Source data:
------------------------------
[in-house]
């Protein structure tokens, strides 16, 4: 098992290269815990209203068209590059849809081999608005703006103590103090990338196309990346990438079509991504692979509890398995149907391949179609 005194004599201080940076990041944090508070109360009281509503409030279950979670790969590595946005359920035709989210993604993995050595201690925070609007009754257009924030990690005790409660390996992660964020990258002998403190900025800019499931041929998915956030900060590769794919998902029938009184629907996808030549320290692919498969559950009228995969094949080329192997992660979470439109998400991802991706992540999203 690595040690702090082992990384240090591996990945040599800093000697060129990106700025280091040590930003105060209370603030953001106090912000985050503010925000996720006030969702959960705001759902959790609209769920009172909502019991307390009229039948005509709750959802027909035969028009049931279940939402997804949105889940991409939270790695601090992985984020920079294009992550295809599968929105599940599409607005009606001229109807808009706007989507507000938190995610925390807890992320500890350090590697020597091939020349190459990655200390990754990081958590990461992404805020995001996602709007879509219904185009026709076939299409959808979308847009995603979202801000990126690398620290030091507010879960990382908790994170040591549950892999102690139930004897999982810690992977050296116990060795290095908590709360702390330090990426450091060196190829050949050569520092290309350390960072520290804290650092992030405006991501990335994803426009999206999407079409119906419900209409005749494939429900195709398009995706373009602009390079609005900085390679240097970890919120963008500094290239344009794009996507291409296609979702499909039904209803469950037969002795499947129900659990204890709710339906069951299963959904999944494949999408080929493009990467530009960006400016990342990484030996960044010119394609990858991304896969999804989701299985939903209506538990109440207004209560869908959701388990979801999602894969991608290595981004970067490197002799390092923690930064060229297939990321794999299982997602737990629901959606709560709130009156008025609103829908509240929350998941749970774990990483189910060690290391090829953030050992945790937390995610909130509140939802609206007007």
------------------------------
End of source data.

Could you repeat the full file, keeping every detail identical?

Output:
[in-house]
């Protein structure tokens, strides 16, 4: 098992290269815990209203068209590059849809081999608005703006103590103090990338196309990346990438079509991504692979509890398995149907391949179609 005194004599201080940076990041944090508070109360009281509503409030279950979670790969590595946005359920035709989210993604993995050595201690925070609007009754257009924030990690005790409660390996992660964020990258002998403190900025800019499931041929998915956030900060590769794919998902029938009184629907996808030549320290692919498969559950009228995969094949080329192997992660979470439109998400991802991706992540999203 690595040690702090082992990384240090591996990945040599800093000697060129990106700025280091040590930003105060209370603030953001106090912000985050503010925000996720006030969702959960705001759902959790609209769920009172909502019991307390009229039948005509709750959802027909035969028009049931279940939402997804949105889940991409939270790695601090992985984020920079294009992550295809599968929105599940599409607005009606001229109807808009706007989507507000938190995610925390807890992320500890350090590697020597091939020349190459990655200390990754990081958590990461992404805020995001996602709007879509219904185009026709076939299409959808979308847009995603979202801000990126690398620290030091507010879960990382908790994170040591549950892999102690139930004897999982810690992977050296116990060795290095908590709360702390330090990426450091060196190829050949050569520092290309350390960072520290804290650092992030405006991501990335994803426009999206999407079409119906419900209409005749494939429900195709398009995706373009602009390079609005900085390679240097970890919120963008500094290239344009794009996507291409296609979702499909039904209803469950037969002795499947129900659990204890709710339906069951299963959904999944494949999408080929493009990467530009960006400016990342990484030996960044010119394609990858991304896969999804989701299985939903209506538990109440207004209560869908959701388990979801999602894969991608290595981004970067490197002799390092923690930064060229297939990321794999299982997602737990629901959606709560709130009156008025609103829908509240929350998941749970774990990483189910060690290391090829953030050992945790937390995610909130509140939802609206007007």